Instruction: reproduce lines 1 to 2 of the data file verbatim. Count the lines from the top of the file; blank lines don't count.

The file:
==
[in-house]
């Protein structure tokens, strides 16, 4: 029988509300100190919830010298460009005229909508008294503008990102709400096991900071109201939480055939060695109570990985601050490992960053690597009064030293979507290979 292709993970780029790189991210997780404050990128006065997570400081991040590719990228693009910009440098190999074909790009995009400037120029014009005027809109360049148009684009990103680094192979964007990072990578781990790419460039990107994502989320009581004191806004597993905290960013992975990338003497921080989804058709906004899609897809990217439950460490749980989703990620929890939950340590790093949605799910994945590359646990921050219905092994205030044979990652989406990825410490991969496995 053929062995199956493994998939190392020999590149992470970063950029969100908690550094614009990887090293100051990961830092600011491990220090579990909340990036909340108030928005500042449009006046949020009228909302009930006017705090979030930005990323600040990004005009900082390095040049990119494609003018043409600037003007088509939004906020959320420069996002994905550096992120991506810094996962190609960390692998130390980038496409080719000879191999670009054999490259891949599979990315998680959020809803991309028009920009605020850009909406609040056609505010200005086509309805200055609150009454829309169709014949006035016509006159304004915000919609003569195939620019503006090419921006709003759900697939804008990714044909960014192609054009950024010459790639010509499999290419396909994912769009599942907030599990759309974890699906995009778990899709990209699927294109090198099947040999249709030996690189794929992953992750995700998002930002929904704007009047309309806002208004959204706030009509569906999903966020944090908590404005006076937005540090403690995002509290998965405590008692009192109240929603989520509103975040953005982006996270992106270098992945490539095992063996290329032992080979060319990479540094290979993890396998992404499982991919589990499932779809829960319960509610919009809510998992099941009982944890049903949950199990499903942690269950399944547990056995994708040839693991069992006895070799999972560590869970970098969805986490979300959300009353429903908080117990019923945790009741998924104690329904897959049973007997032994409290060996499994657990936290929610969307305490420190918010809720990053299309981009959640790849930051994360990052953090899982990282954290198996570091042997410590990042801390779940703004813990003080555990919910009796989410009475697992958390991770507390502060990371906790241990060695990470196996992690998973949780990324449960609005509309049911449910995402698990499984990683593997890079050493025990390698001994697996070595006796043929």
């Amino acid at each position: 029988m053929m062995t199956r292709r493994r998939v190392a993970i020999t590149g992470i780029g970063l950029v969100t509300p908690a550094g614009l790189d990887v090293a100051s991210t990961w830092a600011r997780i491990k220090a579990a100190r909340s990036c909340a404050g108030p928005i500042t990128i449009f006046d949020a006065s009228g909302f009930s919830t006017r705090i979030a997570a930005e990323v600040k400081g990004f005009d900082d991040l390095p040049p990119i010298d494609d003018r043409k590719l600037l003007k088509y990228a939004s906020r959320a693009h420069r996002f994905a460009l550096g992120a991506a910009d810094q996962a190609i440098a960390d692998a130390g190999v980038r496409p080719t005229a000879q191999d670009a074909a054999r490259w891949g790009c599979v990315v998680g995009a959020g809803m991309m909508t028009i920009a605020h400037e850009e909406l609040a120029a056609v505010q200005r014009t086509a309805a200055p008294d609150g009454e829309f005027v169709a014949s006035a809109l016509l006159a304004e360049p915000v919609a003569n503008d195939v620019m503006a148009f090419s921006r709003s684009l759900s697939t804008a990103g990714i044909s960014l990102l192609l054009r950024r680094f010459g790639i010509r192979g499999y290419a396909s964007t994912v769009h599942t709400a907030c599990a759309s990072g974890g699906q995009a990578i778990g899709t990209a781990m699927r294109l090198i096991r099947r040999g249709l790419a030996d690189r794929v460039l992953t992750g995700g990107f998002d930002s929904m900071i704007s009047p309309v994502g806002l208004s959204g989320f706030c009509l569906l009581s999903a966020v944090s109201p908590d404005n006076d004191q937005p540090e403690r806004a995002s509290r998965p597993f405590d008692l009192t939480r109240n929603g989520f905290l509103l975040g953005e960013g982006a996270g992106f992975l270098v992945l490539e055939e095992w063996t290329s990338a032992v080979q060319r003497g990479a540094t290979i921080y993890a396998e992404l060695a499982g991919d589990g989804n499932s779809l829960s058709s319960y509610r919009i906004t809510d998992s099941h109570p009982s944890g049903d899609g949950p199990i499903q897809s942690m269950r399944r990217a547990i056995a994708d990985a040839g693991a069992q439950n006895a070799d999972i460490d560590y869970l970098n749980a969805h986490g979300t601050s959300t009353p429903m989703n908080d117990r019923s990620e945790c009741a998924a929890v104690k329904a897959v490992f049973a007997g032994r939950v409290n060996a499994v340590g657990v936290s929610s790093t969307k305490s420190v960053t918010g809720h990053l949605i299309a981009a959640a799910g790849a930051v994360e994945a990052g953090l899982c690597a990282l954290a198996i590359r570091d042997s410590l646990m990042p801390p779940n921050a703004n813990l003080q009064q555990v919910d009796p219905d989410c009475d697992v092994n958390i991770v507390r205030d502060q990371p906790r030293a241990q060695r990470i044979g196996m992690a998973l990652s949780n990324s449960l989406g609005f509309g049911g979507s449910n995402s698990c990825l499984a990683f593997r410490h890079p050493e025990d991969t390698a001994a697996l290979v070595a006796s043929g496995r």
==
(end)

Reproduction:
[in-house]
């Protein structure tokens, strides 16, 4: 029988509300100190919830010298460009005229909508008294503008990102709400096991900071109201939480055939060695109570990985601050490992960053690597009064030293979507290979 292709993970780029790189991210997780404050990128006065997570400081991040590719990228693009910009440098190999074909790009995009400037120029014009005027809109360049148009684009990103680094192979964007990072990578781990790419460039990107994502989320009581004191806004597993905290960013992975990338003497921080989804058709906004899609897809990217439950460490749980989703990620929890939950340590790093949605799910994945590359646990921050219905092994205030044979990652989406990825410490991969496995 053929062995199956493994998939190392020999590149992470970063950029969100908690550094614009990887090293100051990961830092600011491990220090579990909340990036909340108030928005500042449009006046949020009228909302009930006017705090979030930005990323600040990004005009900082390095040049990119494609003018043409600037003007088509939004906020959320420069996002994905550096992120991506810094996962190609960390692998130390980038496409080719000879191999670009054999490259891949599979990315998680959020809803991309028009920009605020850009909406609040056609505010200005086509309805200055609150009454829309169709014949006035016509006159304004915000919609003569195939620019503006090419921006709003759900697939804008990714044909960014192609054009950024010459790639010509499999290419396909994912769009599942907030599990759309974890699906995009778990899709990209699927294109090198099947040999249709030996690189794929992953992750995700998002930002929904704007009047309309806002208004959204706030009509569906999903966020944090908590404005006076937005540090403690995002509290998965405590008692009192109240929603989520509103975040953005982006996270992106270098992945490539095992063996290329032992080979060319990479540094290979993890396998992404499982991919589990499932779809829960319960509610919009809510998992099941009982944890049903949950199990499903942690269950399944547990056995994708040839693991069992006895070799999972560590869970970098969805986490979300959300009353429903908080117990019923945790009741998924104690329904897959049973007997032994409290060996499994657990936290929610969307305490420190918010809720990053299309981009959640790849930051994360990052953090899982990282954290198996570091042997410590990042801390779940703004813990003080555990919910009796989410009475697992958390991770507390502060990371906790241990060695990470196996992690998973949780990324449960609005509309049911449910995402698990499984990683593997890079050493025990390698001994697996070595006796043929």